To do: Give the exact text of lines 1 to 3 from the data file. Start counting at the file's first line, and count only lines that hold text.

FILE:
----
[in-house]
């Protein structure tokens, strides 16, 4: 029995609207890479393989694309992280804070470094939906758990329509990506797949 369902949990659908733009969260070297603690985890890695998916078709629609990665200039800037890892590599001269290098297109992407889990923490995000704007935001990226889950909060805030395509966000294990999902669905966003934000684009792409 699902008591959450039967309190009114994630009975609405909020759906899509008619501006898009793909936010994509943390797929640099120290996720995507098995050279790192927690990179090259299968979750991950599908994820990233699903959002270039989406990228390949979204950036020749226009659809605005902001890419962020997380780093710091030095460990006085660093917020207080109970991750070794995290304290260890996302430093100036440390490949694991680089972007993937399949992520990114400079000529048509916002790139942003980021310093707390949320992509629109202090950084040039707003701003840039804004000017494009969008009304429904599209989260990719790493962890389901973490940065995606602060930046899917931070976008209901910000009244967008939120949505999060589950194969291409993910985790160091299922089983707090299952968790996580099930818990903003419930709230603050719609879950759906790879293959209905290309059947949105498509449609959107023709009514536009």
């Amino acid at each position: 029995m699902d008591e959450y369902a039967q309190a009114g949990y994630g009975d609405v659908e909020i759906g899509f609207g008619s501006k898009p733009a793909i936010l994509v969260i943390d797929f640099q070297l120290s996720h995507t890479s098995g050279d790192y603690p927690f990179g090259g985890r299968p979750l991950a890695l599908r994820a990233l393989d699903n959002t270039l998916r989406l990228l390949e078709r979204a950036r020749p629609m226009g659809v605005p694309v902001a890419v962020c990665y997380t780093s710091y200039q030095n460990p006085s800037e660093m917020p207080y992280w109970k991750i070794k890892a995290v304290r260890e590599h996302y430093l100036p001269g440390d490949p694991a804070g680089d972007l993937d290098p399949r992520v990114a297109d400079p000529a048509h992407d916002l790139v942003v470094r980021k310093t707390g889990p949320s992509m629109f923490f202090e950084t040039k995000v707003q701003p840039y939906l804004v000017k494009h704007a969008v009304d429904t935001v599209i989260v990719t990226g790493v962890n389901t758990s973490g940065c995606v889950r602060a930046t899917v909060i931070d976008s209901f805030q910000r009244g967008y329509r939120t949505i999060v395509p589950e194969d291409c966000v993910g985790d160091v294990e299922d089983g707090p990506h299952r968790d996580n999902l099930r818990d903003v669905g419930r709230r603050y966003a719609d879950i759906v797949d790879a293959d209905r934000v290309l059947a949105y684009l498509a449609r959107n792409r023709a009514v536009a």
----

[in-house]
């Protein structure tokens, strides 16, 4: 029995609207890479393989694309992280804070470094939906758990329509990506797949 369902949990659908733009969260070297603690985890890695998916078709629609990665200039800037890892590599001269290098297109992407889990923490995000704007935001990226889950909060805030395509966000294990999902669905966003934000684009792409 699902008591959450039967309190009114994630009975609405909020759906899509008619501006898009793909936010994509943390797929640099120290996720995507098995050279790192927690990179090259299968979750991950599908994820990233699903959002270039989406990228390949979204950036020749226009659809605005902001890419962020997380780093710091030095460990006085660093917020207080109970991750070794995290304290260890996302430093100036440390490949694991680089972007993937399949992520990114400079000529048509916002790139942003980021310093707390949320992509629109202090950084040039707003701003840039804004000017494009969008009304429904599209989260990719790493962890389901973490940065995606602060930046899917931070976008209901910000009244967008939120949505999060589950194969291409993910985790160091299922089983707090299952968790996580099930818990903003419930709230603050719609879950759906790879293959209905290309059947949105498509449609959107023709009514536009």
């Amino acid at each position: 029995m699902d008591e959450y369902a039967q309190a009114g949990y994630g009975d609405v659908e909020i759906g899509f609207g008619s501006k898009p733009a793909i936010l994509v969260i943390d797929f640099q070297l120290s996720h995507t890479s098995g050279d790192y603690p927690f990179g090259g985890r299968p979750l991950a890695l599908r994820a990233l393989d699903n959002t270039l998916r989406l990228l390949e078709r979204a950036r020749p629609m226009g659809v605005p694309v902001a890419v962020c990665y997380t780093s710091y200039q030095n460990p006085s800037e660093m917020p207080y992280w109970k991750i070794k890892a995290v304290r260890e590599h996302y430093l100036p001269g440390d490949p694991a804070g680089d972007l993937d290098p399949r992520v990114a297109d400079p000529a048509h992407d916002l790139v942003v470094r980021k310093t707390g889990p949320s992509m629109f923490f202090e950084t040039k995000v707003q701003p840039y939906l804004v000017k494009h704007a969008v009304d429904t935001v599209i989260v990719t990226g790493v962890n389901t758990s973490g940065c995606v889950r602060a930046t899917v909060i931070d976008s209901f805030q910000r009244g967008y329509r939120t949505i999060v395509p589950e194969d291409c966000v993910g985790d160091v294990e299922d089983g707090p990506h299952r968790d996580n999902l099930r818990d903003v669905g419930r709230r603050y966003a719609d879950i759906v797949d790879a293959d209905r934000v290309l059947a949105y684009l498509a449609r959107n792409r023709a009514v536009a």